Ten to One is an occasional series of interviews with writers, artists and other creative types. Today I’m speaking with Jude Starling, author of Goldcord Asylum, a novel exploring the secret world of the Victorian lunatic asylum. (You can read my review over here.)
Hi Jude, and welcome. Can you tell me a little about your life and work?
I’m a historical novelist, editor and proofreader from Lancashire, although I’m somewhat besotted with Edinburgh, albeit in a long-distance relationship with the city at this point. I’m slightly obsessed with stationery, collect tattoos and may be keeping Starbucks in soya milk.
My new novel is Goldcord Asylum, which is currently available as a paperback from Amazon and in ebook form from Kindle and Smashwords (more ebook retailers to follow soon), and the blurb is as follows:
Time is running out for Goldcord Asylum. Once a progressive establishment dedicated to curing the mental problems of the inmates, now the asylum is under increasing pressure to treat and release patients whether they are ready or not. Professional pride, personal ideals, financial pressures and dark secrets compete to determine whether Goldcord will survive. In the midst of this maelstrom of conflicting interests, Ivy Squire is committed. A strange young woman, so self-destructive that she must be kept in isolation, Ivy begins to reveal her story to new nurse Tilly Swann. But can Tilly find the key to Ivy’s madness before she is dragged into danger by Superintendent Enoch Gale’s increasing recklessness?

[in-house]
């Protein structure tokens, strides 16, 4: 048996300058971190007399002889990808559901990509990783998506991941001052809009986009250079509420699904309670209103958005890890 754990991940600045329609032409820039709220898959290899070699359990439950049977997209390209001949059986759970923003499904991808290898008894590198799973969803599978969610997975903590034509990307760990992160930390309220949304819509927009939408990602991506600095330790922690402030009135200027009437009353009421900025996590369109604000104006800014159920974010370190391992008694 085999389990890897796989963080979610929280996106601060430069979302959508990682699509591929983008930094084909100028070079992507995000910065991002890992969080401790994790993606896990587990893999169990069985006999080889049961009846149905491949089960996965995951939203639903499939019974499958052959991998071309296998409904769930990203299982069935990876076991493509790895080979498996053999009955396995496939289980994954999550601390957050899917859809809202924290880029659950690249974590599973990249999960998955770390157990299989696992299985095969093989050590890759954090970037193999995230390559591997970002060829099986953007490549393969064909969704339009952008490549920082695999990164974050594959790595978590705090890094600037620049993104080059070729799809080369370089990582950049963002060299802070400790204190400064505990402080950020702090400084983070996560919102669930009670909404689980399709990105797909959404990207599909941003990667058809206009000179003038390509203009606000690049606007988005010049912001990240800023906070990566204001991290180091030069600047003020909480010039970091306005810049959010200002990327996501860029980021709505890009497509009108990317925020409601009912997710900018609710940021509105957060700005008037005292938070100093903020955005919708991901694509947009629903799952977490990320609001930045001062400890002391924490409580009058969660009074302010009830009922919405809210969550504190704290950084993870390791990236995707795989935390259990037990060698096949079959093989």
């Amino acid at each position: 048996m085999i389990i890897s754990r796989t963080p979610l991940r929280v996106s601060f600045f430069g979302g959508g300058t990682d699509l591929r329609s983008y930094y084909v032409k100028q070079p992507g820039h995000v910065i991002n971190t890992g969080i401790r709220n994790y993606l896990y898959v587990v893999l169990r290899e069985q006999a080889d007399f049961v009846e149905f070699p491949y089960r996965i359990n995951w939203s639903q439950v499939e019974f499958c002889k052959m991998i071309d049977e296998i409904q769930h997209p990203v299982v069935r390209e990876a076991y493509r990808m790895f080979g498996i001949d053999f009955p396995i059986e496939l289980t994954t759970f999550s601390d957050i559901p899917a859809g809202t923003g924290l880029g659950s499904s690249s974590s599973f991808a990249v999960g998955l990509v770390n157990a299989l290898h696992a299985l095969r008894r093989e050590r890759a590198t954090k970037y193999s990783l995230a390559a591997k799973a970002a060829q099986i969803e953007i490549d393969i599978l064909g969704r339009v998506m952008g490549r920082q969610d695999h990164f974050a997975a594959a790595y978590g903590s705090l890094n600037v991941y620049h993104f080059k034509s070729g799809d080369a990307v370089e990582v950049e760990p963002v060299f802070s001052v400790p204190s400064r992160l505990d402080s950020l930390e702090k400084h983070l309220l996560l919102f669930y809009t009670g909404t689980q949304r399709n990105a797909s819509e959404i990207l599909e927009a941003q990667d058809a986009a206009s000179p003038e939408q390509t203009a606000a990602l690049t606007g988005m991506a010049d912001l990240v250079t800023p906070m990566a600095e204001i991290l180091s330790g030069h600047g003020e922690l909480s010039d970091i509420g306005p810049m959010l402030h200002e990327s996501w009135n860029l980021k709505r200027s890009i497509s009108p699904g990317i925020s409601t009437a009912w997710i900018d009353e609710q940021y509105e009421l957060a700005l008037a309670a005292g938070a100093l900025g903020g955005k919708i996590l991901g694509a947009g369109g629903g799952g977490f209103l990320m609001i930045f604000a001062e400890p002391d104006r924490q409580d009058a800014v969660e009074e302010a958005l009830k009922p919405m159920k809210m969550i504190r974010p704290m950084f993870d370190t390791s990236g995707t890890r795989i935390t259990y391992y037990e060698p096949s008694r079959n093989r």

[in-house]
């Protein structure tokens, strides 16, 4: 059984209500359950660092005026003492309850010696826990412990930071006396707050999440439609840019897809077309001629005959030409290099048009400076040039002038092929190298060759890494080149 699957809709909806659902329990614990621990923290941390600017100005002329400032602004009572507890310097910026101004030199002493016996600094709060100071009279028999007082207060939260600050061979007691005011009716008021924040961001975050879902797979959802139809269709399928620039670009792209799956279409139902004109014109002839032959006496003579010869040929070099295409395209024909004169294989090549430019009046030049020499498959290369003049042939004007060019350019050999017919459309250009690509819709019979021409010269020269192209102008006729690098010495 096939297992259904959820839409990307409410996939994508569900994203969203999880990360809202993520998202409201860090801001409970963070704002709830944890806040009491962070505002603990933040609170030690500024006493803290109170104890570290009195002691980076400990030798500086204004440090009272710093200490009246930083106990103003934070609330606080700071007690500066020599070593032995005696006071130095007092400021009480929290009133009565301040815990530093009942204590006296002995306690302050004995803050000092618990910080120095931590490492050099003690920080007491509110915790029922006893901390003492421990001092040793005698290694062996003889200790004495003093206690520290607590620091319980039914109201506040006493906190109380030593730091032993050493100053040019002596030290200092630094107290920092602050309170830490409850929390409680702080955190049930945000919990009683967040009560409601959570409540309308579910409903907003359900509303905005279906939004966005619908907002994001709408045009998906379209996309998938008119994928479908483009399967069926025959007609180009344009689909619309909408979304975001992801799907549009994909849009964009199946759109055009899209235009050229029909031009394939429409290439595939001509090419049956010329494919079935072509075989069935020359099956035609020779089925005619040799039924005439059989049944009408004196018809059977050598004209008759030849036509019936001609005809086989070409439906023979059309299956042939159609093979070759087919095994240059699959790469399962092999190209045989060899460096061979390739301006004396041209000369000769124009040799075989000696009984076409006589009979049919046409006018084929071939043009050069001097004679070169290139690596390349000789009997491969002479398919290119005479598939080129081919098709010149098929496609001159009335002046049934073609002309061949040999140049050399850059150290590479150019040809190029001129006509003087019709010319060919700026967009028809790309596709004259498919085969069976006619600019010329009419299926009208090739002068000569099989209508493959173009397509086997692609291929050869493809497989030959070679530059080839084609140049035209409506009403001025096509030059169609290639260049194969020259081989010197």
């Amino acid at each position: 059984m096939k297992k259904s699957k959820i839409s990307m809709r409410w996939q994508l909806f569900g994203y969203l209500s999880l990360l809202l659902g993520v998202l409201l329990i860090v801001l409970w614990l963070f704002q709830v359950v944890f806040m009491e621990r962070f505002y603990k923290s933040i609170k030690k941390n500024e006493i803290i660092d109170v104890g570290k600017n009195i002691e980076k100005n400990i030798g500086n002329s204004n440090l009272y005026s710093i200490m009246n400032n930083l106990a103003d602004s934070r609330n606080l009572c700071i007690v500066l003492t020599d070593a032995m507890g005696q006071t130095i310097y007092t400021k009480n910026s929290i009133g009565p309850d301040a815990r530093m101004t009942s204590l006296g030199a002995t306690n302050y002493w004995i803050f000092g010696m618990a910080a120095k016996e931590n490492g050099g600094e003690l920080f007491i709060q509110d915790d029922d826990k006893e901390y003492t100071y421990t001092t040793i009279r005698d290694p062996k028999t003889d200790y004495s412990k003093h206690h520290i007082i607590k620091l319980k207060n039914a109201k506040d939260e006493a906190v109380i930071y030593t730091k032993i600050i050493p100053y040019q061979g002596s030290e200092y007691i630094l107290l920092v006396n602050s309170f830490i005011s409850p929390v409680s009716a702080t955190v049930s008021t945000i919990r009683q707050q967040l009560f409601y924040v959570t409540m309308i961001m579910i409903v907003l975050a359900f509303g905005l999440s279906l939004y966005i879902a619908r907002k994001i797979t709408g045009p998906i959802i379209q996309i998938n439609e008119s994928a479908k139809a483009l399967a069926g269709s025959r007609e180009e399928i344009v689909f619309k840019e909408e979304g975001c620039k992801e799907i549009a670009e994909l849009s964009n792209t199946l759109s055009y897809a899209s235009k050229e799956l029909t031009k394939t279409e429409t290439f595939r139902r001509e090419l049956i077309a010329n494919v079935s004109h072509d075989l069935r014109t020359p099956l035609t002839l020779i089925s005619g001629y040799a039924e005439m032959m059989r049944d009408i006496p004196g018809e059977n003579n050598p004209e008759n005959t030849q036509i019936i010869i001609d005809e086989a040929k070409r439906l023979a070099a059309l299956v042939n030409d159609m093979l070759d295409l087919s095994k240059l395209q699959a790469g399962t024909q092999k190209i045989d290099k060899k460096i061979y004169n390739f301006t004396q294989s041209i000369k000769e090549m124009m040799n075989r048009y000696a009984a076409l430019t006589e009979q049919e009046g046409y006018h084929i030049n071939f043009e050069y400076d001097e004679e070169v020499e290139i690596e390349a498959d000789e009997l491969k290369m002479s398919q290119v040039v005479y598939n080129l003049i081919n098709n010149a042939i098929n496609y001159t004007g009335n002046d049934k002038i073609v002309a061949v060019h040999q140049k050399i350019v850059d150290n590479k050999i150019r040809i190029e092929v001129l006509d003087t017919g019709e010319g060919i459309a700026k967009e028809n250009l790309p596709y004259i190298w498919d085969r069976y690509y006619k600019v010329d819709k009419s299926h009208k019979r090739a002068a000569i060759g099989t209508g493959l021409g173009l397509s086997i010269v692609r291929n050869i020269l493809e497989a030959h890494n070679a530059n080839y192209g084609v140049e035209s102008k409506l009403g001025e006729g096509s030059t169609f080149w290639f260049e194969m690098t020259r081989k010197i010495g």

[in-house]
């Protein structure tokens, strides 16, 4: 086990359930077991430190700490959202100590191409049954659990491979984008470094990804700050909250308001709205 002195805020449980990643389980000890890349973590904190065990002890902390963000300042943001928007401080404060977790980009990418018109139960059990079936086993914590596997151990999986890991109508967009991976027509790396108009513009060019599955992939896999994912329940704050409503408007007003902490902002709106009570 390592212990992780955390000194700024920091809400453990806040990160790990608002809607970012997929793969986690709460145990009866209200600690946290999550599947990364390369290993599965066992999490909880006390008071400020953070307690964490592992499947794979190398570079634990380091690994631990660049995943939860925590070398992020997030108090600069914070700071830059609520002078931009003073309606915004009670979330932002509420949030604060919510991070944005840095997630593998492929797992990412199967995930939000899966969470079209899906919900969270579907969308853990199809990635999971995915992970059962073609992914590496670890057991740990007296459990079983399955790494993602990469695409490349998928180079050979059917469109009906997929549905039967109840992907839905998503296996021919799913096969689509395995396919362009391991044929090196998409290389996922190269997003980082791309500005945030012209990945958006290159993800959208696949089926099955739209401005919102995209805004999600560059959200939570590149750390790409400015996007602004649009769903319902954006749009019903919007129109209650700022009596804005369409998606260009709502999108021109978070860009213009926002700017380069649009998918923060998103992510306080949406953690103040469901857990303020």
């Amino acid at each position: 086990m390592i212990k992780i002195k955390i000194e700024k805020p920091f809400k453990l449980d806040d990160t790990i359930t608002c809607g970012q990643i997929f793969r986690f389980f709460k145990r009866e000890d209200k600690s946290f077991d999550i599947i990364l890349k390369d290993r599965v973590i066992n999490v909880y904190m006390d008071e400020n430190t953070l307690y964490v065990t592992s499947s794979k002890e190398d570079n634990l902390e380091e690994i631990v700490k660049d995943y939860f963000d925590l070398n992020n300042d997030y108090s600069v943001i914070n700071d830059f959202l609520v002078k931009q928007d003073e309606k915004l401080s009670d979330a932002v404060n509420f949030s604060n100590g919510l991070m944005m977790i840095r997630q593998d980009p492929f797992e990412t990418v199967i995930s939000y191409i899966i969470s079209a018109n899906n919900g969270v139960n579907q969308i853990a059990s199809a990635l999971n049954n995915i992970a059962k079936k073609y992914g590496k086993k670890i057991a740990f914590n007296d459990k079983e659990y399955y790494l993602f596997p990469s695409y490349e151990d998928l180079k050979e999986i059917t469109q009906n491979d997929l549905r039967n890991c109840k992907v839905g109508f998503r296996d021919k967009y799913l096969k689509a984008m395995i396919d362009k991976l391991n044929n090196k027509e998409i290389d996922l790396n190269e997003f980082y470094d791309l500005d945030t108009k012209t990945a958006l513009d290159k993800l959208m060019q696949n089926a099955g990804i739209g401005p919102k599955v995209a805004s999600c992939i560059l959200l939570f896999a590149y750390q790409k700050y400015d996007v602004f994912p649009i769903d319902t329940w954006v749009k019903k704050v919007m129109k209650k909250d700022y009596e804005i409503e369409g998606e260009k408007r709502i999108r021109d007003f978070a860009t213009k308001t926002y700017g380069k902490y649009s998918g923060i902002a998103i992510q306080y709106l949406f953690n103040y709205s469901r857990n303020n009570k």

Which writers, and books, do you count among your literary influences?
I have a great deal of time for Thomas Hardy: his attitudes to things like sex, religion, animal welfare and the role of women were admirably modern, and he was merciless in shoving the harsh consequences of the values of his day into people’s faces. I think Michel Faber’s The Crimson Petal and the White is a brilliant example of the sort of thing Victorian novelists might have written without the level of censorship there was at that time, and Emma Donoghue’s Slammerkin is a real page-turner of a historical novel: the first time I read it, I did so in a day because I couldn’t put it down.
You have described the Victorian era as your ‘passion’. Can you explain why?
To paraphrase Eddie Izzard, [repressed] sex, death and religion in an interesting, nighttime telly type of way. I don’t think it’s always easy to explain why one gravitates towards certain things, but as far as I can objectively analyse the matter, I think it’s the juxtaposition of great change (so much was developing in the 19th century, and at a relatively rapid pace) and the curious psychology of the period.